A Camden County, New Jersey middle school student is on a personal mission to change her school district's curriculum. She says there needs to be more Black history taught in the classroom.
Henry C Beck Middle School 7th grader Ebele Azikiwe gave a presentation in front of New Jersey Assembly's Education Committee on why curriculums need to be more inclusive and transparent on Thursday afternoon.
"Black history is extremely important with all the George Floyd, Breonna Taylor and all the other people who have died recently. When I think about history, I think of just a sad story, but Black culture is more than just a sad story," said 12-year-old Ebele.
In her letter, she shares it's not just Black history, it's American history. It all started back in fifth grade when she was doing a Black history project and realized she didn't know many pioneers.
"I could tell you every single fact there is about Martin Luther King, Harriet Tubman and Rosa Parks, but that's all I could tell you," Ebele said.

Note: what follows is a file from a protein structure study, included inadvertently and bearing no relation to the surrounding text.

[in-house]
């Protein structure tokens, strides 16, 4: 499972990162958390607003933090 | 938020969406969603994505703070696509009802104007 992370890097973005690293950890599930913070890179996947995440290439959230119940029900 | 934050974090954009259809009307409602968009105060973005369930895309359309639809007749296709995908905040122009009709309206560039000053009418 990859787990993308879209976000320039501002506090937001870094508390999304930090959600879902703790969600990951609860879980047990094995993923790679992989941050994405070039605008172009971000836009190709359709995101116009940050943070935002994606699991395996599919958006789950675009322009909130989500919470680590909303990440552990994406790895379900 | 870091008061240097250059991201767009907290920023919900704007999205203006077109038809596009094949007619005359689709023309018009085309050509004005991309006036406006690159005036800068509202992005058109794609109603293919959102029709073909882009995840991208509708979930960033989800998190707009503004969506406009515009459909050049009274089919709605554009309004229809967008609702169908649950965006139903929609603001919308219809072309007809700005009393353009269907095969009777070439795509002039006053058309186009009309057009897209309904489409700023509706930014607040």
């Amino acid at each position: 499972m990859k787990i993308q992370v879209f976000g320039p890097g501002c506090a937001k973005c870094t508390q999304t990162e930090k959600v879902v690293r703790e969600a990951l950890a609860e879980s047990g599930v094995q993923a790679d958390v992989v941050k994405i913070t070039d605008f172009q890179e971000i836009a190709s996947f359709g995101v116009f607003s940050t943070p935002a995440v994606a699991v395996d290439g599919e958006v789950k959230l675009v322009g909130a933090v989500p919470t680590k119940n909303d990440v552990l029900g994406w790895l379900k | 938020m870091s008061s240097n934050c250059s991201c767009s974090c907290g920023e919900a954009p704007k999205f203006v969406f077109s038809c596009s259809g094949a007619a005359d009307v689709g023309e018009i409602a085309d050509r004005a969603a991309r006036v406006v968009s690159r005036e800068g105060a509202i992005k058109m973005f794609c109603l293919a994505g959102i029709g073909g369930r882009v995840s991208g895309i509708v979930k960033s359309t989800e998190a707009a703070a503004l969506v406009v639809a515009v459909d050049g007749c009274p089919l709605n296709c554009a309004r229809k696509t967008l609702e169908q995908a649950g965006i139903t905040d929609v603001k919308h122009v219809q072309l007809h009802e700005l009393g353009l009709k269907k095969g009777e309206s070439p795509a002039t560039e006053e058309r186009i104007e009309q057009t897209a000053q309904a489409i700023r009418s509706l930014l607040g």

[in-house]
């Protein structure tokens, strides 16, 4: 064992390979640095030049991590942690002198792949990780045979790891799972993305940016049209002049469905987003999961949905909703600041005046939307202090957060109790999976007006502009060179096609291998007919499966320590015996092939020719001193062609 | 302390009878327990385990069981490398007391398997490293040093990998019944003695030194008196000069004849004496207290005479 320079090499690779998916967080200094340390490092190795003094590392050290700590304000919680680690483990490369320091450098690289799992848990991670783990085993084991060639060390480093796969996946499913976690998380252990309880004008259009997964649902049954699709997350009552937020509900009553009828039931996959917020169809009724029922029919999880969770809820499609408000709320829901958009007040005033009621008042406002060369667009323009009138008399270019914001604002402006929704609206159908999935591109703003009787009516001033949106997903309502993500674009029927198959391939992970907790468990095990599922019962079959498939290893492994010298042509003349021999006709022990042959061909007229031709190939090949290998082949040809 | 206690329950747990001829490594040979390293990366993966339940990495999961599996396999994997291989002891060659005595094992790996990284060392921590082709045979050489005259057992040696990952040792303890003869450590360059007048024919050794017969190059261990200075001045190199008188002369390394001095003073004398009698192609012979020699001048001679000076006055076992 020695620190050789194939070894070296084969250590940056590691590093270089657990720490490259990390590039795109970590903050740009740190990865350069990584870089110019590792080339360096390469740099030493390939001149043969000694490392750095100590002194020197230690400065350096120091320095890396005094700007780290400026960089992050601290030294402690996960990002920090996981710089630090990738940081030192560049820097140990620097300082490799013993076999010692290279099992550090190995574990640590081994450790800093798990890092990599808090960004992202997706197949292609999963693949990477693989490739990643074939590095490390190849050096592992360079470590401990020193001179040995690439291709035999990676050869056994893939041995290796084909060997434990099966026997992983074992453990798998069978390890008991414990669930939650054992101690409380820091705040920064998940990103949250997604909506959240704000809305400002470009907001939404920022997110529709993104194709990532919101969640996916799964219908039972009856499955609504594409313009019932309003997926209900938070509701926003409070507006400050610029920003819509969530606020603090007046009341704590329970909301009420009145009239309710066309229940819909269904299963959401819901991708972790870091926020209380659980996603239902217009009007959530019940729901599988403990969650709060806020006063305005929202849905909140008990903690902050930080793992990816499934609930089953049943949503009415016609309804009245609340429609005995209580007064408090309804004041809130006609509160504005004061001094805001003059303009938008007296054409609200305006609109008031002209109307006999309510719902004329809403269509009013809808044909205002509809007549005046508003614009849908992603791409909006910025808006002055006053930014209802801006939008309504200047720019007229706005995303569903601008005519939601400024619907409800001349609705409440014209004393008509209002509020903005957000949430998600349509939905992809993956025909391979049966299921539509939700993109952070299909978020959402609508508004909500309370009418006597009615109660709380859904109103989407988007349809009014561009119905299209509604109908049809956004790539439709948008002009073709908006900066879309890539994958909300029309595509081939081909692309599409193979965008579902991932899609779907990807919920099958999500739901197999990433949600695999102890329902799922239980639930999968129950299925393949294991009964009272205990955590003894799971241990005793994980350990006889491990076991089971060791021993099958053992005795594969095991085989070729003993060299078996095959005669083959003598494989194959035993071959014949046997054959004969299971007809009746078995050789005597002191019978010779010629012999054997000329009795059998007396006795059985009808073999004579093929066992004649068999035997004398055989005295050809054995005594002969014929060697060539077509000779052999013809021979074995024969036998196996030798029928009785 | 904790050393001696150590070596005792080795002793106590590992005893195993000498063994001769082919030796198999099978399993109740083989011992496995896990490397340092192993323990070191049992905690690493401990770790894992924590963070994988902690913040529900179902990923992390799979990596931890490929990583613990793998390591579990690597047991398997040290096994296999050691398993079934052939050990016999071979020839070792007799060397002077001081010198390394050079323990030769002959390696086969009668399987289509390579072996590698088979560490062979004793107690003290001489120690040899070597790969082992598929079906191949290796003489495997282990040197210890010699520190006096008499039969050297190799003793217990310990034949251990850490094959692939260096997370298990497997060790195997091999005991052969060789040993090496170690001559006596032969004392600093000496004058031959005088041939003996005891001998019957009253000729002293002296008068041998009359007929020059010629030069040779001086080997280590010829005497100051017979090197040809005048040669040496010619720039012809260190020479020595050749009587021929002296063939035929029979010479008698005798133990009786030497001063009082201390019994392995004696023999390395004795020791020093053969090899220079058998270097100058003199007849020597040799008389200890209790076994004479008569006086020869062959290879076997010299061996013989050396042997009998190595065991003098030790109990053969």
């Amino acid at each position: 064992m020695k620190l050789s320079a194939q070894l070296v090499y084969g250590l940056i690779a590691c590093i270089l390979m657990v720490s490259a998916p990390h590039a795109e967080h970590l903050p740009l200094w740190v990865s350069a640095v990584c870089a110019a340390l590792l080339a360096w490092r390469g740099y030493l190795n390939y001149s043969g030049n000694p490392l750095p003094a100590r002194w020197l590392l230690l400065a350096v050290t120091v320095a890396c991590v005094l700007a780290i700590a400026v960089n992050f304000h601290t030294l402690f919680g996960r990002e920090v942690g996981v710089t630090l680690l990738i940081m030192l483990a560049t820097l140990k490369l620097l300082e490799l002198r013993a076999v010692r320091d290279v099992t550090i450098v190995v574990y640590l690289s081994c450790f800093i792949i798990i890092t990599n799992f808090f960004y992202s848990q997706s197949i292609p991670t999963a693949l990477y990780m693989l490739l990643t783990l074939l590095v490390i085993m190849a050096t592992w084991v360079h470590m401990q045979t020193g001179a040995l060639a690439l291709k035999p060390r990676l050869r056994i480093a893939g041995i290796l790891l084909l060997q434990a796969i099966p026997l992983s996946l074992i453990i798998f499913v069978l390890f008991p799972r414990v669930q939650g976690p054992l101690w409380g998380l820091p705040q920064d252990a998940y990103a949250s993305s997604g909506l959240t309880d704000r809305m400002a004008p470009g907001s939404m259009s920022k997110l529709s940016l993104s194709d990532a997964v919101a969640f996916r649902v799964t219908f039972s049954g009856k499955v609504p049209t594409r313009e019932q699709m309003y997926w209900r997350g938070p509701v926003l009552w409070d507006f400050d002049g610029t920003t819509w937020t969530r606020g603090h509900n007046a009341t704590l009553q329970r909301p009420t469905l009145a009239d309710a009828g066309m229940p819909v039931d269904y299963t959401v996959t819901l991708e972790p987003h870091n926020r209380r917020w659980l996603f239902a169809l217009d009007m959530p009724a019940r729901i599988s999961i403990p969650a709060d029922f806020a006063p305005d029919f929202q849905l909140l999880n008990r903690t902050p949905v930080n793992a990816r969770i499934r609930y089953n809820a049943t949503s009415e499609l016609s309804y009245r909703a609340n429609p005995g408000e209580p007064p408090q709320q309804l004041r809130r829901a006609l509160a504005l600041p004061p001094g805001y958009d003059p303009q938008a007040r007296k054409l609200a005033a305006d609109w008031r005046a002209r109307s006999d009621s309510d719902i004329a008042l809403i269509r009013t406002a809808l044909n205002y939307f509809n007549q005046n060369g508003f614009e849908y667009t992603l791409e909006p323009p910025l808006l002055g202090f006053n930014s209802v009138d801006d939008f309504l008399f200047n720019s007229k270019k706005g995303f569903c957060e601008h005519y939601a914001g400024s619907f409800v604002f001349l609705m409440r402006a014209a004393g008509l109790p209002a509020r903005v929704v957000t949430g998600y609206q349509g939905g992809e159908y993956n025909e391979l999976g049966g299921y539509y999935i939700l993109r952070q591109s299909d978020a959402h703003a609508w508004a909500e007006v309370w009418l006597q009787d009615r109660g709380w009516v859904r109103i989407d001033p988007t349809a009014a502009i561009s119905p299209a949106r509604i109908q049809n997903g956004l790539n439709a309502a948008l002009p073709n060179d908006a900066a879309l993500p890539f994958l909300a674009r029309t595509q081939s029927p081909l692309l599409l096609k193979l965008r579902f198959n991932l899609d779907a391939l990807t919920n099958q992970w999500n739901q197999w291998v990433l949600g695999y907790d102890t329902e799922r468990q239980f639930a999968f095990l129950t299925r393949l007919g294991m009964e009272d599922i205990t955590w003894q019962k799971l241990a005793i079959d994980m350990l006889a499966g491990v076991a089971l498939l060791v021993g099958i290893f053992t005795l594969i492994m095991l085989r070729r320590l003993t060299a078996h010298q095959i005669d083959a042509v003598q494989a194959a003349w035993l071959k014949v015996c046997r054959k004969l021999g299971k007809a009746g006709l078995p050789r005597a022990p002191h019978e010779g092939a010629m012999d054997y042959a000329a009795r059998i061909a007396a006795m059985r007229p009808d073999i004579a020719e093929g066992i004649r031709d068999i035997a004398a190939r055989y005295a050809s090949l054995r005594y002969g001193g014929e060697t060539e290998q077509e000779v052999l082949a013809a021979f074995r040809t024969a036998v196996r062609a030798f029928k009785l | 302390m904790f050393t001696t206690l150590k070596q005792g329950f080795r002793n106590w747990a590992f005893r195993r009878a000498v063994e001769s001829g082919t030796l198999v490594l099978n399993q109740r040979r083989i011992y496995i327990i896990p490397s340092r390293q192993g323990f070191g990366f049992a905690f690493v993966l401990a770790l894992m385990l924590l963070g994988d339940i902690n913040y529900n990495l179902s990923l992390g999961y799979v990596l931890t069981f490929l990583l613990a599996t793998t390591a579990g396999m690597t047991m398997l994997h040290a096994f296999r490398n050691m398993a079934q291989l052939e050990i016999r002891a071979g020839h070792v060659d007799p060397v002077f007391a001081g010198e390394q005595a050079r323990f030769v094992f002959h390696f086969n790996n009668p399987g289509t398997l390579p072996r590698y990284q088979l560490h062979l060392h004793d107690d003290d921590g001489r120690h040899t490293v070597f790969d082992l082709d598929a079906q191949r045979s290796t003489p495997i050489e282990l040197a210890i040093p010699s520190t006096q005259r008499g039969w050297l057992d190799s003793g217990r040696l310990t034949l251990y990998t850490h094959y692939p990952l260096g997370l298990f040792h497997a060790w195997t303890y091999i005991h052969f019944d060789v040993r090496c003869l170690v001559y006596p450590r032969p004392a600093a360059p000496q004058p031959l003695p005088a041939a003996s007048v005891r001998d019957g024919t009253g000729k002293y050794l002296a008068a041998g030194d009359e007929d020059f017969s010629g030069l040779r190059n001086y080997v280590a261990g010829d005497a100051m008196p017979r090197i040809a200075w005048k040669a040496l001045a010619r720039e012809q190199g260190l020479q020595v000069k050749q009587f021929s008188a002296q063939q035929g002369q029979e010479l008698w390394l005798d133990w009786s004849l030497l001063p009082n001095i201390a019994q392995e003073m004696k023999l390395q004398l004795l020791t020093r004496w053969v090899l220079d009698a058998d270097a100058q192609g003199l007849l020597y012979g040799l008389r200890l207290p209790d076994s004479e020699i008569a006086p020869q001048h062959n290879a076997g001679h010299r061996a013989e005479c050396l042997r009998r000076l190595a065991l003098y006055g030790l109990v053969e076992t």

Her mother, Rume Azikiwe, took to Facebook about her daughter's call to action and that's how it got the attention of legislators who asked the 12-year-old to share her story.
"Never in a million years would I think to speak up and say anything. Just the fact she was able to start this movement at the age of 11, now 12, I'm beyond thrilled," said Rume.
Ebele isn't just asking for change, but shares solutions, like incorporating more diverse authors into the curriculum. She's an ambassador for the non-profit Rise Against Hate who shared her mission on Facebook.
"It needs to be incorporated for Black History Month, but it needs to be taught year-round. It's important that we have diverse authors and we shouldn't just be reading history books about people that look like me," said Rise Against Hate executive director and co-founder Ben Shore.
Legislators heard from Ebele and will take a vote on if they will change the curriculum in the future. The wise 12-year-old says her proposal is ultimately about teaching tolerance.
"When people don't really understand why other people feel a certain way, when people don't understand another person's culture, you don't understand the person," Ebele said.
12-year-old NJ student on mission to make school's curriculum more diverse
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